Wonder-Man streaks away, and a space ship lands near the dying Superman; the same ship saved earlier by Ajax/Wonder-Man. Its occupants reveal themselves as the originators of the Superman Revenge Squad, and relate how they'd engineered the meteor swarm in space hoping to lure Superman into a Kryptonite trap. When Ajax the Superman robot appeared instead, they crashed a meteor into his body, then transferred his mind into a super-android body figuring "they're bound to battle in time!" (Again, that dead certainty that Superman is the jealous, resentful type). Now their planning has paid off, as Superman lays dying.

Suddenly Wonder-Man swoops in, picks up the Kryptonite and throws it away, revealing that he's known the villains' plans since his first hour as an android, having used his x-ray vision and super-hearing to eavesdrop on their conversations before coming to Earth. Knowing they would show up to watch Superman die in person, he pretended a rivaly with Superman and exposed him to the Green-K. Now, as the villains flee to their ship, Wonder-Man and Superman together throw the spacecraft into the cosmos so hard it will take years to stop.

Superman reveals he already knew Wonder-Man was one of his former robots because "When I told you that Supergirl or my loyal robots would avenge my death, I saw tears drop from your eyes." Um...yeah, of course, what other conclusion could you logically reach? Only why would Wonder-Man cry when he knew good and well Superman was not going to die? More importantly, if he knew what the Revenge Squad had planned for Superman, why stage an elaborate hoax to draw them out, putting Superman through mental anguish and exposing him even briefly to deadly kryptonite? Logically all he'd have needed to do was nab the villains as soon as he heard their plans, while they were still far out in space.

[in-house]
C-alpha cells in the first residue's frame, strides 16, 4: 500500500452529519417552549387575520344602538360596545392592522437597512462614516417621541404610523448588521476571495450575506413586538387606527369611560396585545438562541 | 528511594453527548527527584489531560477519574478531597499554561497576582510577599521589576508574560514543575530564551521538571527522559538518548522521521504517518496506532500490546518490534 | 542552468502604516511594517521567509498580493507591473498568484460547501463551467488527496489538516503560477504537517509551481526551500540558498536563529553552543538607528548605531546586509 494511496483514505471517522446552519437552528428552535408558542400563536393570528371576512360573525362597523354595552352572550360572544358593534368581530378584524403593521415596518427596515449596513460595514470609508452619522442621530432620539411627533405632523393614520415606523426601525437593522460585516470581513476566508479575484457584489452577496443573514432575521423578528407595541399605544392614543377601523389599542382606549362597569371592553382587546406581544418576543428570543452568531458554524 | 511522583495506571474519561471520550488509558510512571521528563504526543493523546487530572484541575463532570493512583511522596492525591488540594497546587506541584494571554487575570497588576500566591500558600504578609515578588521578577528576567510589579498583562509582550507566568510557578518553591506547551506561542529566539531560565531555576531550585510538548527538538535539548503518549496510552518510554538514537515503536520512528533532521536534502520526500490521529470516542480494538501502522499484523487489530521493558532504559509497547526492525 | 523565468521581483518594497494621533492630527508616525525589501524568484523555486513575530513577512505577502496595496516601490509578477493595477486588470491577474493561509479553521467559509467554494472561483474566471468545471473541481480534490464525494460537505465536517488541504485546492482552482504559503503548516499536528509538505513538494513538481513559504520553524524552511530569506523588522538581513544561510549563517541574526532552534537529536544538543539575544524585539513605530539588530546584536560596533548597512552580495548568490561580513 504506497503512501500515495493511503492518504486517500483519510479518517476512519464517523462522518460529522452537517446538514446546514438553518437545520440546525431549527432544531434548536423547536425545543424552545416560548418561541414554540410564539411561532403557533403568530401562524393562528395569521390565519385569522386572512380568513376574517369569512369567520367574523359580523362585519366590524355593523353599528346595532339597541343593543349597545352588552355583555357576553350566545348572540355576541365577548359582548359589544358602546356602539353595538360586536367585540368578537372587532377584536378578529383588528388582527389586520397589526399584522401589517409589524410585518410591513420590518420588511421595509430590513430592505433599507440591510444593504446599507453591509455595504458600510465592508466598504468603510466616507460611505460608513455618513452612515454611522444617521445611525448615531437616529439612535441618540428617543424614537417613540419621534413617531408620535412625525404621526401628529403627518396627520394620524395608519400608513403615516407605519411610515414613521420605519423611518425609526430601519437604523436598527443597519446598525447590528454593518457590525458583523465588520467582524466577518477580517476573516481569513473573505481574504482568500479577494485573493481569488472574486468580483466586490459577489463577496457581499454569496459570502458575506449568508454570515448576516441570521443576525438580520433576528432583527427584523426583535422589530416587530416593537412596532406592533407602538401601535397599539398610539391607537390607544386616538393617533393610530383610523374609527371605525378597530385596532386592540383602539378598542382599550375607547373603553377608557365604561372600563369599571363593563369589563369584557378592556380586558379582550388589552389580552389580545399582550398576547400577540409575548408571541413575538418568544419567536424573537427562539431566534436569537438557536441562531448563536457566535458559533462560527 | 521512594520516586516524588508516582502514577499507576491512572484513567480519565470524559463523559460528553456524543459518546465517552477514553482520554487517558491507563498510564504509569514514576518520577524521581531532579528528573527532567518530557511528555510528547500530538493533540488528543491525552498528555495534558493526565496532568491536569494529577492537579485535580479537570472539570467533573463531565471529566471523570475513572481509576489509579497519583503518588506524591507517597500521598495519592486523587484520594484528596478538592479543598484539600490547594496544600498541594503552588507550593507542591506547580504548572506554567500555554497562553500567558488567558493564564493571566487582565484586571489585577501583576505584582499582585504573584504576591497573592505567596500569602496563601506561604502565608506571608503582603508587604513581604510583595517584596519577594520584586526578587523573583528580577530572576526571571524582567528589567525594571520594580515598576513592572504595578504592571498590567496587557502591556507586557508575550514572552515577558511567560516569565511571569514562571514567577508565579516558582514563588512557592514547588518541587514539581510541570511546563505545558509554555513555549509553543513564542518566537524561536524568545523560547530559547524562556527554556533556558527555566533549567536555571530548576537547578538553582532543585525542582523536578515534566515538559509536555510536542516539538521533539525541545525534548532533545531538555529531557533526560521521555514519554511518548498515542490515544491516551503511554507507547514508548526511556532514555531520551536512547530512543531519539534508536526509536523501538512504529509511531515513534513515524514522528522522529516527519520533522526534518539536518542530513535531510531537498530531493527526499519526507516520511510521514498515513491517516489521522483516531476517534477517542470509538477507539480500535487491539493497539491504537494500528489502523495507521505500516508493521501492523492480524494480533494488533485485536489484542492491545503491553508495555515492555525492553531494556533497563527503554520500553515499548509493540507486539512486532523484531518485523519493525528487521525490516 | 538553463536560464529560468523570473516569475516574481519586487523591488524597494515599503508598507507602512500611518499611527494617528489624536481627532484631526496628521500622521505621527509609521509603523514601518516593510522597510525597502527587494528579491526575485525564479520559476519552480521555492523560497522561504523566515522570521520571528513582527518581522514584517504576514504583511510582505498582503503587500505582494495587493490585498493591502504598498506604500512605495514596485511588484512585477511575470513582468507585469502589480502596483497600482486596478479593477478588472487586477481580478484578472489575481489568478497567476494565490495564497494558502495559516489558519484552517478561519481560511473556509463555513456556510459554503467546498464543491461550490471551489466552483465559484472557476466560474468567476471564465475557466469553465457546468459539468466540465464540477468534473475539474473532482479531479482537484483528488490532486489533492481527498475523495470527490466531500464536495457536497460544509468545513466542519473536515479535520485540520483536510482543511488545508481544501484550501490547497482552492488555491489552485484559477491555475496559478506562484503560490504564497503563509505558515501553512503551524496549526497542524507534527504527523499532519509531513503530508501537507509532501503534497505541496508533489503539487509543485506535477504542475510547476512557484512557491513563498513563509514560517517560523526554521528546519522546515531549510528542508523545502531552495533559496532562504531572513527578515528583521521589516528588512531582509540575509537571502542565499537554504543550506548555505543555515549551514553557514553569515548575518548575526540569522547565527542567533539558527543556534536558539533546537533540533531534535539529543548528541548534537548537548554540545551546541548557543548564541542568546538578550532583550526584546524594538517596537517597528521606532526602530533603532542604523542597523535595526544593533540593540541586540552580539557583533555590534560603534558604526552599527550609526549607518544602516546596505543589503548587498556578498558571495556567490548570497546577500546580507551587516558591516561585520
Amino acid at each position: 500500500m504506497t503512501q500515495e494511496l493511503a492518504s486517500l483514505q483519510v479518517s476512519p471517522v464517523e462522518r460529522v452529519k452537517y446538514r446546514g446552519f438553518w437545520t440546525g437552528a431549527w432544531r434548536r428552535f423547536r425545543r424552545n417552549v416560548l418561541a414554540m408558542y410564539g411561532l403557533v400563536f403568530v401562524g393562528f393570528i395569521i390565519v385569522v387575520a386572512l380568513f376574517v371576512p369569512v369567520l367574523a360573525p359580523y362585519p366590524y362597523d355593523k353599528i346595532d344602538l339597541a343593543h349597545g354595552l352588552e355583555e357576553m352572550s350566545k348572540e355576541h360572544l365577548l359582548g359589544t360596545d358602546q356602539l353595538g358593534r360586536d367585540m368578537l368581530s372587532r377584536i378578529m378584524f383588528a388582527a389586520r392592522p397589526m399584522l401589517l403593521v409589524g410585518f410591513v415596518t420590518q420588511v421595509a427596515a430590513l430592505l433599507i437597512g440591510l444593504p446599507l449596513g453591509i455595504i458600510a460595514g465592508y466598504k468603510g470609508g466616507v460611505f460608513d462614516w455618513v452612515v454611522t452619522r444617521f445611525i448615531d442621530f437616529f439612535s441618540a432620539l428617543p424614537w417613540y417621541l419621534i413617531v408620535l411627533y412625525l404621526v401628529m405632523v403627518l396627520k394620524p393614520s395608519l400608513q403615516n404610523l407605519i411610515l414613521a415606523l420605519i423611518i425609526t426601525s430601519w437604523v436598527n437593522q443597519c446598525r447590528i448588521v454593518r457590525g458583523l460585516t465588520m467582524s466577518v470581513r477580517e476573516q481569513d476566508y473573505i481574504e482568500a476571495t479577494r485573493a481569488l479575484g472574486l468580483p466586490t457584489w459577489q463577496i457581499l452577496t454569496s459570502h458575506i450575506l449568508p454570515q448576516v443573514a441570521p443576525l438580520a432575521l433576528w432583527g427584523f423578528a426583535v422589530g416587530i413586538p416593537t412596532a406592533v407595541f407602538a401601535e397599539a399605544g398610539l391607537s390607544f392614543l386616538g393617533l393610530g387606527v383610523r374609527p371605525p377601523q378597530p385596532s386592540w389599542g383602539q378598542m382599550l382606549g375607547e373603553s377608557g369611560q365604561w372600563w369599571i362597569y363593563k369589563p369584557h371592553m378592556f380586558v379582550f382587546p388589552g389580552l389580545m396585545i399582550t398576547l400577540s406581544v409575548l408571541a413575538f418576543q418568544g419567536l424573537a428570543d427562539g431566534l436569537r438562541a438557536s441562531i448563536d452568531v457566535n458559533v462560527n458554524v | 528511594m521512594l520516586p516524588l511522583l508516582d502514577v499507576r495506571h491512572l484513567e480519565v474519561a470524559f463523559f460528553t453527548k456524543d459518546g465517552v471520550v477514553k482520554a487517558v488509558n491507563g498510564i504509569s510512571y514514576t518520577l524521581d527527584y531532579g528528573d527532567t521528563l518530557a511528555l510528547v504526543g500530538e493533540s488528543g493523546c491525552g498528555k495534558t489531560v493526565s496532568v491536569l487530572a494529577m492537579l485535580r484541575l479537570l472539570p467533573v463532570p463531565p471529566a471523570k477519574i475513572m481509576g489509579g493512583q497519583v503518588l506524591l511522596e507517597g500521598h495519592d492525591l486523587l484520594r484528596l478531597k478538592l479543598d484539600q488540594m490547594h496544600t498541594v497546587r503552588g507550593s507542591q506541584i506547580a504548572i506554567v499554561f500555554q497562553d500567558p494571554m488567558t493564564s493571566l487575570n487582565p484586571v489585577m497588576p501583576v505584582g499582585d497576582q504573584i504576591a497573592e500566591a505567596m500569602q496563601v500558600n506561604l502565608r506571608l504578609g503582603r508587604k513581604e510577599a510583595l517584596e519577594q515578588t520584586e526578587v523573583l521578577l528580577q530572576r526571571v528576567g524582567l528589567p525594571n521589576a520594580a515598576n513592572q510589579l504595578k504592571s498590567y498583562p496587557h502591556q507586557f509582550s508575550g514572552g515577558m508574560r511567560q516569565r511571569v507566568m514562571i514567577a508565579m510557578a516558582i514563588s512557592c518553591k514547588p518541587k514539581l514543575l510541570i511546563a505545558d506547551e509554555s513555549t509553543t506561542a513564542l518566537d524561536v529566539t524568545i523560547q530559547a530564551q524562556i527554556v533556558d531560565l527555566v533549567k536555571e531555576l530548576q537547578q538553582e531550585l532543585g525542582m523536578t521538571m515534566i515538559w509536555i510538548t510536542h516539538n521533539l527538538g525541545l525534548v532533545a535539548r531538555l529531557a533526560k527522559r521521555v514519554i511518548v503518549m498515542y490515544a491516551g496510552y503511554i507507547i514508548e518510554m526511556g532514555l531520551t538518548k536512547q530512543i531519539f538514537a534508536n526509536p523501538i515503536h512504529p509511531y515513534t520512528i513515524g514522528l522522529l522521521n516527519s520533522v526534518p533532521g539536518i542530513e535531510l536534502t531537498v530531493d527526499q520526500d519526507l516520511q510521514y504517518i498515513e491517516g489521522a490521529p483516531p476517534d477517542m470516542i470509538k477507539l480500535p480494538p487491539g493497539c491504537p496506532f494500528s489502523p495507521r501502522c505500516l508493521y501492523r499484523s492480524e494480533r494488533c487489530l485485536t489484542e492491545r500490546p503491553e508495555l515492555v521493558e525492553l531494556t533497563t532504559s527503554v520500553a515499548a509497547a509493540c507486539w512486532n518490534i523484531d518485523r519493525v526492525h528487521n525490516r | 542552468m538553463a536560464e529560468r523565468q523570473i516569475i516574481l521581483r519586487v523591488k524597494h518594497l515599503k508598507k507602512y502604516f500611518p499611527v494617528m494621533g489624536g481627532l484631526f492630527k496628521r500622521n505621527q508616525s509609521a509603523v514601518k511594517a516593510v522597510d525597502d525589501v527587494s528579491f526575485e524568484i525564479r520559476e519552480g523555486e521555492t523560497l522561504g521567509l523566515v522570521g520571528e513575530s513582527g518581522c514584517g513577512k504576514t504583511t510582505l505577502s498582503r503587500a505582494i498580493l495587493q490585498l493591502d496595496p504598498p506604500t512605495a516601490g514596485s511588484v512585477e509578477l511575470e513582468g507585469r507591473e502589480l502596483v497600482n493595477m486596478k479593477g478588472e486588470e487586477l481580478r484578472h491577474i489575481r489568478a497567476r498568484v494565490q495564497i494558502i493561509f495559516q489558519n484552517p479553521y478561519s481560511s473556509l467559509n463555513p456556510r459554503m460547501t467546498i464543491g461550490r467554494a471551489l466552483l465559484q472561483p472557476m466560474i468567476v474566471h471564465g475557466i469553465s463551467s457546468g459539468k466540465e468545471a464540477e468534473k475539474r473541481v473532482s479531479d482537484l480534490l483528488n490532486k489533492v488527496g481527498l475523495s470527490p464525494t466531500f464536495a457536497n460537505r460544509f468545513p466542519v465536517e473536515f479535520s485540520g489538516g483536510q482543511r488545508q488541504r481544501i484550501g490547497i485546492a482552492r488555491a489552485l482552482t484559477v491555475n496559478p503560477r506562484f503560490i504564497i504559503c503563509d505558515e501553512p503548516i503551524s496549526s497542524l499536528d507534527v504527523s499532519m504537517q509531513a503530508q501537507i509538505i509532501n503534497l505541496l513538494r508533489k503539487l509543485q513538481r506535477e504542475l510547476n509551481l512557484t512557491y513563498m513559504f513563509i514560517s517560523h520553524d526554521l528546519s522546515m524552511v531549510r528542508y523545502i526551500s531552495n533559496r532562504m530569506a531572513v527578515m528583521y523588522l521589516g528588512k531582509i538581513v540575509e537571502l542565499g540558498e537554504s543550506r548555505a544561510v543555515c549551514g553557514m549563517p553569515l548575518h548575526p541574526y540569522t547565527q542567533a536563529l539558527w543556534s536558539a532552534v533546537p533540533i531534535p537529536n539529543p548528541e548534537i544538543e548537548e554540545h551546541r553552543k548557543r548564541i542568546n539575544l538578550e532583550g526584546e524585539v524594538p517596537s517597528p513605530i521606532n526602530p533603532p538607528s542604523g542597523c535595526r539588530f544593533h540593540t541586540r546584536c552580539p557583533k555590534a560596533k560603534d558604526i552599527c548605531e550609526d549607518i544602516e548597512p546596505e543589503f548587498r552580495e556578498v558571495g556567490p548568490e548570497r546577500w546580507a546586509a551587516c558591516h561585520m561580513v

Okay, so in that regard this is a standard Silver Age Superman tale, relying on a convoluted, overly complicated and ultimately unnecessary hoax. But there's a last twist to the tale, as Superman moves beyond feeling threatened by the presence of a super-rival and offers to team up with Wonder-Man "as equal partners together." Sadly, Wonder-Man reveals he won't be around to enjoy the partnership. The villains made his android body so that it would die within the span of a few days. Having known from the start that his time was limited, Wonder-Man was determined to do as much good for mankind as he could before checking out.

It's this ending, I think, that elevates Hamilton's story to something special and memorable. Of course he's greatly aided by the powerful artwork of Swan and Klein; the big battle between rival heroes is tame stuff indeed compared to the frenetic, bone-shaking visuals in Marvel comics of the time, but when it comes to emotion and pathos Swan and Klein had no equal, and this is ultimately an emotional tale. Last week my six- and four-year-old sons asked me to read them a comic and I picked this one at random. I was surprised to find that in the last two panels, I started to choke up.

And so in Superman #163 we have probably the single best take on two recurring Silver Age Superman themes; the "I'm being replaced by that new guy" story and the "robot sacrifices himself for his master" story. The result is one of the stronger and more memorable Superman tales of the entire era.